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Welcome to The Circuit – the official place to connect with other EV drivers about the BMW i3,
the BMW i8, and the electric lifestyle. Share stories, ask questions, and continue the conversation
as we all journey into the future.
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I would like to see a "Sport" mode with a bit more aggressive acceleration from a stop. While the car is more than fast enough I bet there could be a bit more performance to squeeze out without overwhelming the tires.
I'd love to see a Sport mode, too. I have the sneaking suspicion that BMW has already explored this (after all, BMW is all about driving) and for reasons of their own, have decided to forego a Sport mode -- for now.
If you were in the ActiveE program, you may recall that the early version of software did allow "Launch mode" (at the stoplight, DSC off, step on brake -and- step on the accelerator. Floor it. A checkered flag appeared in the dashboard display. Wait for the light to turn green. Release the brake pedal and hang on.)
Not long later, issues started showing up with the motor's output shaft's gear teeth (splines, actually) and the gearbox's counterpart were showing premature excessive wear and failure. BMW replaced the $30,000 motor in every ActiveE in the test program. Ow.
If you lurk on Tesla discussion threads, you may have picked up on a similar problem with the Model S: premature wear of the motor's output shaft's splines. Not as dramatic as the ActiveE, but indicative if "issues" with high-torque, low-rpm conditions on electric cars with ample horsepower.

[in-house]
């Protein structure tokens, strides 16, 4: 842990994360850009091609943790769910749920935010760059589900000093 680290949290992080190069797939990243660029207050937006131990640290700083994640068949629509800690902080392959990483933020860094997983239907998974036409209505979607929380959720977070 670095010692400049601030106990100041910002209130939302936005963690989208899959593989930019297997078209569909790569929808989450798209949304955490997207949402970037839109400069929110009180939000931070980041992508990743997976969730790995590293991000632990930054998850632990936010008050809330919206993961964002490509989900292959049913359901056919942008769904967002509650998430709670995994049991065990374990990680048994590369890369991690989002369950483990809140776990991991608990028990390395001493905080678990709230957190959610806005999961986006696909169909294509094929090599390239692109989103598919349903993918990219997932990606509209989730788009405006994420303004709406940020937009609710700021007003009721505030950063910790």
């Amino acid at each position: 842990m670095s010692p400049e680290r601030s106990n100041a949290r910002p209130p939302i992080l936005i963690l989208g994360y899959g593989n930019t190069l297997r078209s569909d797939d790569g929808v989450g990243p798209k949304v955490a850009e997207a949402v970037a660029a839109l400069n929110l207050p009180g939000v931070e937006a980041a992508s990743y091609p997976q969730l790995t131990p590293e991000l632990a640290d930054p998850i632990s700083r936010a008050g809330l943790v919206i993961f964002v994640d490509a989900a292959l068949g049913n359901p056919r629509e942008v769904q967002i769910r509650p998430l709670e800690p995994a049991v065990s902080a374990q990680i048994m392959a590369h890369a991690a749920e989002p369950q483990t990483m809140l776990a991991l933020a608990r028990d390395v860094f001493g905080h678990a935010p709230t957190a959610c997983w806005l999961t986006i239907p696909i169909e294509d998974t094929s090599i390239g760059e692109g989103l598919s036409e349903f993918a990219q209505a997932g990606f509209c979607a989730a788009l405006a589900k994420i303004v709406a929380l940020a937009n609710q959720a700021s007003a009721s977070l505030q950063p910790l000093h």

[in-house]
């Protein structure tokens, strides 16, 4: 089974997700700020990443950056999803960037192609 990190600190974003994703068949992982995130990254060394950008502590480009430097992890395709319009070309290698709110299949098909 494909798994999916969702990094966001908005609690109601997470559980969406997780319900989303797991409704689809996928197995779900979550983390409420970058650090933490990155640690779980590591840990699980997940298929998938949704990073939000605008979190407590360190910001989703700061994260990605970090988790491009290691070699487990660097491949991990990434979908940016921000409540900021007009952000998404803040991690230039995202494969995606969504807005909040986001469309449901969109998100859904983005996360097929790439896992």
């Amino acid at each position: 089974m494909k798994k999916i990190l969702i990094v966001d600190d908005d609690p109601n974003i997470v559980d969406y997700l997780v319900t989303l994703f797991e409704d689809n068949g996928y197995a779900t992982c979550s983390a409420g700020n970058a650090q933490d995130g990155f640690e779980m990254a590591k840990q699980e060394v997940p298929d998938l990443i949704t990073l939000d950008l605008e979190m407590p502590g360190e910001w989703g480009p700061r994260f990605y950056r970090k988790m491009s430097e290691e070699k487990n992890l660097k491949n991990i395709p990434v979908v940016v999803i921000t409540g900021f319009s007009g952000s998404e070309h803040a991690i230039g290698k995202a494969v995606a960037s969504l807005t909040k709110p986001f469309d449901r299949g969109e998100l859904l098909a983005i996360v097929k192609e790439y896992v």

Soooo, I'm guessing that BMW is forbidding a Sport mode until those high-torque low-rpm components are beefed up -- probably in the next generation of motor, which may exclude the i3 entirely :-(
It is interesting to see that Tesla is dealing with the same spline issues that us ActiveE drivers dealt with. In one article I read 1000 of the the Norwegian cars were recalled and I remember the Edmunds and Consumer Reports having multiple motor issues in their Teslas.
It looks like BMW experienced this in their Field Trail phase and then fixed it (fingers crossed) for the world wide launch of the BMW i3. Having the ability to do field trials is perhaps a luxury that larger OEMS can do.
I remember a lot of criticism leveled at BMW for their second field trial car the BMW ActiveE. The comments were along the lines of "C'mon man you have already done one field trial car, launch the retail version already!" But it was the second car that exposed the spline issue. So good for BMW for being deliberate and thorough.
I had a blast with the Mini-E and ActiveE, issues and all!